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America's GodFrom Jonathan Edwards to Abraham Lincoln$
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Mark A. Noll

Print publication date: 2002

Print ISBN-13: 9780195151114

Published to Oxford Scholarship Online: November 2003

DOI: 10.1093/0195151119.001.0001

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The Bible and Slavery

The Bible and Slavery

Chapter:
(p.386) 19 The Bible and Slavery
Source:
America's God
Author(s):

Mark A. Noll (Contributor Webpage)

Publisher:
Oxford University Press
DOI:10.1093/0195151119.003.0019

Central to the slavery debate was the issue of how to use the Scripture. Three major positions emerged on the Bible and slavery. Theological conservatives usually defended a literal reading of the Scripture, which was held to provide a divine sanction for slavery. Radicals who wanted to abolish slavery sometimes agreed that the Bible sanctioned slavery, but that acknowledgment led them to disparage the Bible. In the middle were a distraught contingent of Bible readers who were troubled by their conclusion that the Bible sanctioned slavery, and who failed unsuccessfully in trying to combine faithfulness to Scripture and opposition to slavery. All factions, but especially the middle group, were constrained in their understanding of the Bible by the confluence (distinct to America) between traditional Christianity and commonsense republican principles.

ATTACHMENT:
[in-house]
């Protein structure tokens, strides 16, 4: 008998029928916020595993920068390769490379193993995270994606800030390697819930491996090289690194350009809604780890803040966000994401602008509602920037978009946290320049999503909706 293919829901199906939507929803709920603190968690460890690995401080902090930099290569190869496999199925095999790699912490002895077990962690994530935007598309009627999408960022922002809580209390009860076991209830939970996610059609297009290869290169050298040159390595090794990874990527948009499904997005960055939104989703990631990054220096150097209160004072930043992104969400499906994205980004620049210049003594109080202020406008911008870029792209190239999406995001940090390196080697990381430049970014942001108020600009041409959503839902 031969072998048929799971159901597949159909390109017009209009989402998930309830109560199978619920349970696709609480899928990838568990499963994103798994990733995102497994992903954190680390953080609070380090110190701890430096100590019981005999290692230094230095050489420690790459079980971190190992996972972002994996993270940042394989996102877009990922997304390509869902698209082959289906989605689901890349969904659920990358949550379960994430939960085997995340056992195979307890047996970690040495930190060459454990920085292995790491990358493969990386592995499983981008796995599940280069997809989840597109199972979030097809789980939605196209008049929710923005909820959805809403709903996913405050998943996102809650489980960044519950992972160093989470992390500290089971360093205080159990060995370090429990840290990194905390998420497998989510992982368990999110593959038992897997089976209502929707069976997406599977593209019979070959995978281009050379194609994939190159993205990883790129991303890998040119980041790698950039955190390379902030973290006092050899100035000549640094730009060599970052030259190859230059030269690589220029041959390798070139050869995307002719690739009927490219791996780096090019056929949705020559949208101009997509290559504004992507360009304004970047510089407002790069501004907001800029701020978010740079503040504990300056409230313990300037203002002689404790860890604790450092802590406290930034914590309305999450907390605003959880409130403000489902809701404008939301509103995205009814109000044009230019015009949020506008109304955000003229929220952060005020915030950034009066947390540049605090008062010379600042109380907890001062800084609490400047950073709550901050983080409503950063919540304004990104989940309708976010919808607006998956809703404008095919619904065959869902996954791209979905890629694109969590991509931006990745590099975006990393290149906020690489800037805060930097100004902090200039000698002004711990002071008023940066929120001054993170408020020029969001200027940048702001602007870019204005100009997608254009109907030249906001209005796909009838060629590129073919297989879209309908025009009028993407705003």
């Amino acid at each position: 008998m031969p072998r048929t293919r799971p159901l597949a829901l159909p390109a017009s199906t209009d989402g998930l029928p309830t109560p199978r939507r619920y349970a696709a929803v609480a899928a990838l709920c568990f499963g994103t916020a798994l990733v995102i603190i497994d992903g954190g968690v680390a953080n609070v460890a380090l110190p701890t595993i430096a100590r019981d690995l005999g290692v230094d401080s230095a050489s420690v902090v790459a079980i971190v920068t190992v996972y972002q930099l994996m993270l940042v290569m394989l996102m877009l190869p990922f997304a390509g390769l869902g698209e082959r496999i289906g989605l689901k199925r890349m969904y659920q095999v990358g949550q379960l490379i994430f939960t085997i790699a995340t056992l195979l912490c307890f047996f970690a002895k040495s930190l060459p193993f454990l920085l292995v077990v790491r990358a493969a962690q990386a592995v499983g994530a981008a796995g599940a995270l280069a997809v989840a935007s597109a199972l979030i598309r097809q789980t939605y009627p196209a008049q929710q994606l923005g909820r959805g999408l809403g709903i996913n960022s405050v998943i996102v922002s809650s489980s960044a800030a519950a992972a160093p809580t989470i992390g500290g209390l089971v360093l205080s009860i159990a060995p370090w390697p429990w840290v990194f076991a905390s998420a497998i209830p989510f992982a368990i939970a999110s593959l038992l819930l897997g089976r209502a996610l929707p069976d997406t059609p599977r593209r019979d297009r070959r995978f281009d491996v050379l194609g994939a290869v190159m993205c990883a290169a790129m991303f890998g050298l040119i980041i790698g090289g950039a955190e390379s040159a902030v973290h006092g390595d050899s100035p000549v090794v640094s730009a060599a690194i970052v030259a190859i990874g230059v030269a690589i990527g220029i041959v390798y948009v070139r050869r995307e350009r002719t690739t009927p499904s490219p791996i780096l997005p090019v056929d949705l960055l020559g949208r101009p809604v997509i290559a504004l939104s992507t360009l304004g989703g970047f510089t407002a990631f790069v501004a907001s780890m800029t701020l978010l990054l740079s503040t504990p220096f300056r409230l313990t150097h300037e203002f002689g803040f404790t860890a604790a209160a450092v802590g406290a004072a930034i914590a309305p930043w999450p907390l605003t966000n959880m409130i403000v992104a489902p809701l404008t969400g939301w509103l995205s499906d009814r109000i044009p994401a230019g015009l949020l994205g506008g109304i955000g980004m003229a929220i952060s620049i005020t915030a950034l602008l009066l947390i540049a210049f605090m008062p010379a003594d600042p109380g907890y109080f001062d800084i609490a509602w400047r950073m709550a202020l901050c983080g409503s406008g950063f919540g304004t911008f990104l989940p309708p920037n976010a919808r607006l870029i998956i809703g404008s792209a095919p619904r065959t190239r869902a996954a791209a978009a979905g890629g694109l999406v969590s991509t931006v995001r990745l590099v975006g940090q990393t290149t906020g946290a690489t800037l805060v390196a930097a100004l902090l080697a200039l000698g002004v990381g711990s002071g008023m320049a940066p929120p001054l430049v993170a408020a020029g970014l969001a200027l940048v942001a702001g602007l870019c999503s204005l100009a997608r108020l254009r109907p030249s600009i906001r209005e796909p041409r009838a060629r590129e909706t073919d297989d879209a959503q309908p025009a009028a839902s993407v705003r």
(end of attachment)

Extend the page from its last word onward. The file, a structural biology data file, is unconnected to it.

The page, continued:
Keywords:   abolitionists, Albert Barnes, Henry Ward Beecher, Bible, Jonathan Blanchard, Civil War, William Lloyd Garrison, N. L. Rice, slavery, Thornton Stringfellow, James Henley Thornwell, Theodore Dwight Weld

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